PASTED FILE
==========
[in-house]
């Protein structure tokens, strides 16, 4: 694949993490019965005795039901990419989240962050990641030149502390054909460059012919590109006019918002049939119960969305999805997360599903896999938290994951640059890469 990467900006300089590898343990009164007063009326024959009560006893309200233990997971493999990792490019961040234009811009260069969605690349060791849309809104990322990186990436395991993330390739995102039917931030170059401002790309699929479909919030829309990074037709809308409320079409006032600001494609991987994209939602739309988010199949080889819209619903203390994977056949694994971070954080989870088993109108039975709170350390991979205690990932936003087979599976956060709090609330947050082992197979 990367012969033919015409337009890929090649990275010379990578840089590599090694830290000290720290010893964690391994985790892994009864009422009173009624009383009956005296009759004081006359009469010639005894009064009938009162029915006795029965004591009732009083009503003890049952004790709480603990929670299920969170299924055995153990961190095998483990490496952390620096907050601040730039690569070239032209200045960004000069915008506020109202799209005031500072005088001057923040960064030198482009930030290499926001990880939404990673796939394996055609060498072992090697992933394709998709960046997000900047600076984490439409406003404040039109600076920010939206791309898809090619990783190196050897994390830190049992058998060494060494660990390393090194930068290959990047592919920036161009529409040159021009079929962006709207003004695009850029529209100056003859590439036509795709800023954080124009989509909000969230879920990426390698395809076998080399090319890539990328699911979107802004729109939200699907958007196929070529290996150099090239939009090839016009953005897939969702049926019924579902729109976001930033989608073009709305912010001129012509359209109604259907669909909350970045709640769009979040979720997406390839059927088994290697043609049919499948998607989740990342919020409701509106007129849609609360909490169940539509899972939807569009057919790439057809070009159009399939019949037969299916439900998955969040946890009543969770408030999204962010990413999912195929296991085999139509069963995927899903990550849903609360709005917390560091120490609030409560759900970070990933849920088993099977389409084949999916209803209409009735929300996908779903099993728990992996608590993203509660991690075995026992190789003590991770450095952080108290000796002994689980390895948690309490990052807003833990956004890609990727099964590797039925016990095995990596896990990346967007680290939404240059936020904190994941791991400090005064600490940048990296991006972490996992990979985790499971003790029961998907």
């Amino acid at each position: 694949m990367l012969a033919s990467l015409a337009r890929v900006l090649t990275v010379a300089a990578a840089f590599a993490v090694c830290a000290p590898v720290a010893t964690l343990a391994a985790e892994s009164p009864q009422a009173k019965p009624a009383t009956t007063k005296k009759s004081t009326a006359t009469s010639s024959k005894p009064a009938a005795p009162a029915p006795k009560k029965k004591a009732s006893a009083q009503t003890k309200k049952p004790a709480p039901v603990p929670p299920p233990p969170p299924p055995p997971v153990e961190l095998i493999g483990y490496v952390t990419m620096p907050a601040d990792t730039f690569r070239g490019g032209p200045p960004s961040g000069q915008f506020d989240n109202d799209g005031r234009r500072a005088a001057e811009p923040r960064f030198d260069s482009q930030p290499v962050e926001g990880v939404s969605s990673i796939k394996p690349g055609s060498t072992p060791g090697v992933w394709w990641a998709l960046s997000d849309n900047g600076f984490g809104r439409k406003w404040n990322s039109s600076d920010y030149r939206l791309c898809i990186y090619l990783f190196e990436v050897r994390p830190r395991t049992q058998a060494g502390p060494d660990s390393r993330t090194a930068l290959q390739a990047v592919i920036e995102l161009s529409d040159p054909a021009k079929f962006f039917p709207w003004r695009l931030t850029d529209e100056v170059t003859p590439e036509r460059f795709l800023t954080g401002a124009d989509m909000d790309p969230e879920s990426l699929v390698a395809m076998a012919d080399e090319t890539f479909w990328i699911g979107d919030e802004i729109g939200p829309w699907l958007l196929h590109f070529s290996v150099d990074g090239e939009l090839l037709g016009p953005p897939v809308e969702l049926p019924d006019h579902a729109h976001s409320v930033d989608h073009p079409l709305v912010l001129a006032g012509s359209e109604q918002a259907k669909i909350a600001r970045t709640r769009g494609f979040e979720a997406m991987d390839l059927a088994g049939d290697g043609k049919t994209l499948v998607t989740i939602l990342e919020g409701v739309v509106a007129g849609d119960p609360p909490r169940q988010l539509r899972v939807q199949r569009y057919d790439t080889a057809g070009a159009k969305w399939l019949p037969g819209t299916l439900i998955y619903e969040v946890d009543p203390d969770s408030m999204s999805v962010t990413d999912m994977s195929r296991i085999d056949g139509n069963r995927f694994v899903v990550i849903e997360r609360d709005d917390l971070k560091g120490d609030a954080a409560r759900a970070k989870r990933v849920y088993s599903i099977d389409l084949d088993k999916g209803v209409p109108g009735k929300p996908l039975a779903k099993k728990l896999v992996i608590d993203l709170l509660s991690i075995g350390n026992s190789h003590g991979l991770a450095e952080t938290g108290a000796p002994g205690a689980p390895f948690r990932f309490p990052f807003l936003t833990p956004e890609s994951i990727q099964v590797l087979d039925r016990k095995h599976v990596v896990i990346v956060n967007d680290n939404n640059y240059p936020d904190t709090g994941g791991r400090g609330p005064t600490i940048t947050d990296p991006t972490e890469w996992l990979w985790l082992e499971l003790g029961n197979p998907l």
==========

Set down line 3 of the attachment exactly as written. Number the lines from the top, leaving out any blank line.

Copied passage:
């Amino acid at each position: 694949m990367l012969a033919s990467l015409a337009r890929v900006l090649t990275v010379a300089a990578a840089f590599a993490v090694c830290a000290p590898v720290a010893t964690l343990a391994a985790e892994s009164p009864q009422a009173k019965p009624a009383t009956t007063k005296k009759s004081t009326a006359t009469s010639s024959k005894p009064a009938a005795p009162a029915p006795k009560k029965k004591a009732s006893a009083q009503t003890k309200k049952p004790a709480p039901v603990p929670p299920p233990p969170p299924p055995p997971v153990e961190l095998i493999g483990y490496v952390t990419m620096p907050a601040d990792t730039f690569r070239g490019g032209p200045p960004s961040g000069q915008f506020d989240n109202d799209g005031r234009r500072a005088a001057e811009p923040r960064f030198d260069s482009q930030p290499v962050e926001g990880v939404s969605s990673i796939k394996p690349g055609s060498t072992p060791g090697v992933w394709w990641a998709l960046s997000d849309n900047g600076f984490g809104r439409k406003w404040n990322s039109s600076d920010y030149r939206l791309c898809i990186y090619l990783f190196e990436v050897r994390p830190r395991t049992q058998a060494g502390p060494d660990s390393r993330t090194a930068l290959q390739a990047v592919i920036e995102l161009s529409d040159p054909a021009k079929f962006f039917p709207w003004r695009l931030t850029d529209e100056v170059t003859p590439e036509r460059f795709l800023t954080g401002a124009d989509m909000d790309p969230e879920s990426l699929v390698a395809m076998a012919d080399e090319t890539f479909w990328i699911g979107d919030e802004i729109g939200p829309w699907l958007l196929h590109f070529s290996v150099d990074g090239e939009l090839l037709g016009p953005p897939v809308e969702l049926p019924d006019h579902a729109h976001s409320v930033d989608h073009p079409l709305v912010l001129a006032g012509s359209e109604q918002a259907k669909i909350a600001r970045t709640r769009g494609f979040e979720a997406m991987d390839l059927a088994g049939d290697g043609k049919t994209l499948v998607t989740i939602l990342e919020g409701v739309v509106a007129g849609d119960p609360p909490r169940q988010l539509r899972v939807q199949r569009y057919d790439t080889a057809g070009a159009k969305w399939l019949p037969g819209t299916l439900i998955y619903e969040v946890d009543p203390d969770s408030m999204s999805v962010t990413d999912m994977s195929r296991i085999d056949g139509n069963r995927f694994v899903v990550i849903e997360r609360d709005d917390l971070k560091g120490d609030a954080a409560r759900a970070k989870r990933v849920y088993s599903i099977d389409l084949d088993k999916g209803v209409p109108g009735k929300p996908l039975a779903k099993k728990l896999v992996i608590d993203l709170l509660s991690i075995g350390n026992s190789h003590g991979l991770a450095e952080t938290g108290a000796p002994g205690a689980p390895f948690r990932f309490p990052f807003l936003t833990p956004e890609s994951i990727q099964v590797l087979d039925r016990k095995h599976v990596v896990i990346v956060n967007d680290n939404n640059y240059p936020d904190t709090g994941g791991r400090g609330p005064t600490i940048t947050d990296p991006t972490e890469w996992l990979w985790l082992e499971l003790g029961n197979p998907l």